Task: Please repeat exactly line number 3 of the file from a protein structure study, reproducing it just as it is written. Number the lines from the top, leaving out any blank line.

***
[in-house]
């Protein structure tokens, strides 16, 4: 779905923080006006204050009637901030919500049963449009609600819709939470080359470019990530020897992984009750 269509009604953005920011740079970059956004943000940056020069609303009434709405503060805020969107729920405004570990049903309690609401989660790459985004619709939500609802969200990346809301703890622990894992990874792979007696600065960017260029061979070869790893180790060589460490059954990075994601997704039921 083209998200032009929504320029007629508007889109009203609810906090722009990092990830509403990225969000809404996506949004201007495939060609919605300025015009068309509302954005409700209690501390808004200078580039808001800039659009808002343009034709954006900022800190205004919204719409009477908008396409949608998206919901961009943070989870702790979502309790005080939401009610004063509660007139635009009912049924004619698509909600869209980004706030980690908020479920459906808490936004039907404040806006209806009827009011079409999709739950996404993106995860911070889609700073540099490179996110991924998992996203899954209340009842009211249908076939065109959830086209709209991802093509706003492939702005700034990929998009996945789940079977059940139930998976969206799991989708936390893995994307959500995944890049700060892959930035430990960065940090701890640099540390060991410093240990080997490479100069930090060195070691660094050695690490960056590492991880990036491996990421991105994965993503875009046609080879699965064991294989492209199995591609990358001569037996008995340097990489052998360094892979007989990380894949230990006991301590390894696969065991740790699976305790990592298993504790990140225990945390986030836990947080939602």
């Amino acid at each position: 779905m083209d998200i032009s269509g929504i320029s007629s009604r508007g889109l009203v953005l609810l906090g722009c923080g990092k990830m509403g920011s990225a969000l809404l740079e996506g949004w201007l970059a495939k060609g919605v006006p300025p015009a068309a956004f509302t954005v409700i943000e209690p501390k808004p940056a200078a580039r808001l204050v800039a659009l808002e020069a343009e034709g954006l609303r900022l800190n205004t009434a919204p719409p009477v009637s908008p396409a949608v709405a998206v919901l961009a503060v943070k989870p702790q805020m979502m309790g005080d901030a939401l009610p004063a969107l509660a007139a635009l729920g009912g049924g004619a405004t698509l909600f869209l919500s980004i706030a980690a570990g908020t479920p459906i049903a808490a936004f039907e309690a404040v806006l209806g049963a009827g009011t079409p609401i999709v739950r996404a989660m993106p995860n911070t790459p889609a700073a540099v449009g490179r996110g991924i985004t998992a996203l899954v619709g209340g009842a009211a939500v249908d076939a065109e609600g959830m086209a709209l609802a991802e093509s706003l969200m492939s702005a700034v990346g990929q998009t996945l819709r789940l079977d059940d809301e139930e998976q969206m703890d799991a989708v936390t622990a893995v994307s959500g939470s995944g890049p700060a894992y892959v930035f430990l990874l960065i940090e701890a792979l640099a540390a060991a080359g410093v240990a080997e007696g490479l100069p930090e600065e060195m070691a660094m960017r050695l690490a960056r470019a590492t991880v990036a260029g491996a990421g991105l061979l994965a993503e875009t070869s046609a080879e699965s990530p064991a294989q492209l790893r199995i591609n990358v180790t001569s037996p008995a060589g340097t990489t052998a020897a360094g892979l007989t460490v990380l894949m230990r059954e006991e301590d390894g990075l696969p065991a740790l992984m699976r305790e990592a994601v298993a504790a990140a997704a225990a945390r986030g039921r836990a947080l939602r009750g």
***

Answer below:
């Amino acid at each position: 779905m083209d998200i032009s269509g929504i320029s007629s009604r508007g889109l009203v953005l609810l906090g722009c923080g990092k990830m509403g920011s990225a969000l809404l740079e996506g949004w201007l970059a495939k060609g919605v006006p300025p015009a068309a956004f509302t954005v409700i943000e209690p501390k808004p940056a200078a580039r808001l204050v800039a659009l808002e020069a343009e034709g954006l609303r900022l800190n205004t009434a919204p719409p009477v009637s908008p396409a949608v709405a998206v919901l961009a503060v943070k989870p702790q805020m979502m309790g005080d901030a939401l009610p004063a969107l509660a007139a635009l729920g009912g049924g004619a405004t698509l909600f869209l919500s980004i706030a980690a570990g908020t479920p459906i049903a808490a936004f039907e309690a404040v806006l209806g049963a009827g009011t079409p609401i999709v739950r996404a989660m993106p995860n911070t790459p889609a700073a540099v449009g490179r996110g991924i985004t998992a996203l899954v619709g209340g009842a009211a939500v249908d076939a065109e609600g959830m086209a709209l609802a991802e093509s706003l969200m492939s702005a700034v990346g990929q998009t996945l819709r789940l079977d059940d809301e139930e998976q969206m703890d799991a989708v936390t622990a893995v994307s959500g939470s995944g890049p700060a894992y892959v930035f430990l990874l960065i940090e701890a792979l640099a540390a060991a080359g410093v240990a080997e007696g490479l100069p930090e600065e060195m070691a660094m960017r050695l690490a960056r470019a590492t991880v990036a260029g491996a990421g991105l061979l994965a993503e875009t070869s046609a080879e699965s990530p064991a294989q492209l790893r199995i591609n990358v180790t001569s037996p008995a060589g340097t990489t052998a020897a360094g892979l007989t460490v990380l894949m230990r059954e006991e301590d390894g990075l696969p065991a740790l992984m699976r305790e990592a994601v298993a504790a990140a997704a225990a945390r986030g039921r836990a947080l939602r009750g």